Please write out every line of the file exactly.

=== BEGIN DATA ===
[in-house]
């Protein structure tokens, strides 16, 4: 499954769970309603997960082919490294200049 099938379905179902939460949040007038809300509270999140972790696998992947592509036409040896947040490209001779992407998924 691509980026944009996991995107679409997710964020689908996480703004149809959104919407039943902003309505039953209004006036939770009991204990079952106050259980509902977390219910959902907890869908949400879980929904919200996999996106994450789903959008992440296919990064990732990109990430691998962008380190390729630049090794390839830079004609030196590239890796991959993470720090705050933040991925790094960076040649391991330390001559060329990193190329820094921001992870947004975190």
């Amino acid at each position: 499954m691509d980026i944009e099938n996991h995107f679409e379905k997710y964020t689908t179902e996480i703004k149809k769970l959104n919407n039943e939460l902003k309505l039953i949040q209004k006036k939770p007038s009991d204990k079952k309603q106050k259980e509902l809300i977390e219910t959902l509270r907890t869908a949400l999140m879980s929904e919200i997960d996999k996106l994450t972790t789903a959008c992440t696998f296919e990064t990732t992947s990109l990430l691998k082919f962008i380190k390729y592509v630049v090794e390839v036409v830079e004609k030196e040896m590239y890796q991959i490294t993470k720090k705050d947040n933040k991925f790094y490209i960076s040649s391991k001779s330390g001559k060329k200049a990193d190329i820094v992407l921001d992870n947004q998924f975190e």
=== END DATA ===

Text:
[in-house]
């Protein structure tokens, strides 16, 4: 499954769970309603997960082919490294200049 099938379905179902939460949040007038809300509270999140972790696998992947592509036409040896947040490209001779992407998924 691509980026944009996991995107679409997710964020689908996480703004149809959104919407039943902003309505039953209004006036939770009991204990079952106050259980509902977390219910959902907890869908949400879980929904919200996999996106994450789903959008992440296919990064990732990109990430691998962008380190390729630049090794390839830079004609030196590239890796991959993470720090705050933040991925790094960076040649391991330390001559060329990193190329820094921001992870947004975190």
């Amino acid at each position: 499954m691509d980026i944009e099938n996991h995107f679409e379905k997710y964020t689908t179902e996480i703004k149809k769970l959104n919407n039943e939460l902003k309505l039953i949040q209004k006036k939770p007038s009991d204990k079952k309603q106050k259980e509902l809300i977390e219910t959902l509270r907890t869908a949400l999140m879980s929904e919200i997960d996999k996106l994450t972790t789903a959008c992440t696998f296919e990064t990732t992947s990109l990430l691998k082919f962008i380190k390729y592509v630049v090794e390839v036409v830079e004609k030196e040896m590239y890796q991959i490294t993470k720090k705050d947040n933040k991925f790094y490209i960076s040649s391991k001779s330390g001559k060329k200049a990193d190329i820094v992407l921001d992870n947004q998924f975190e």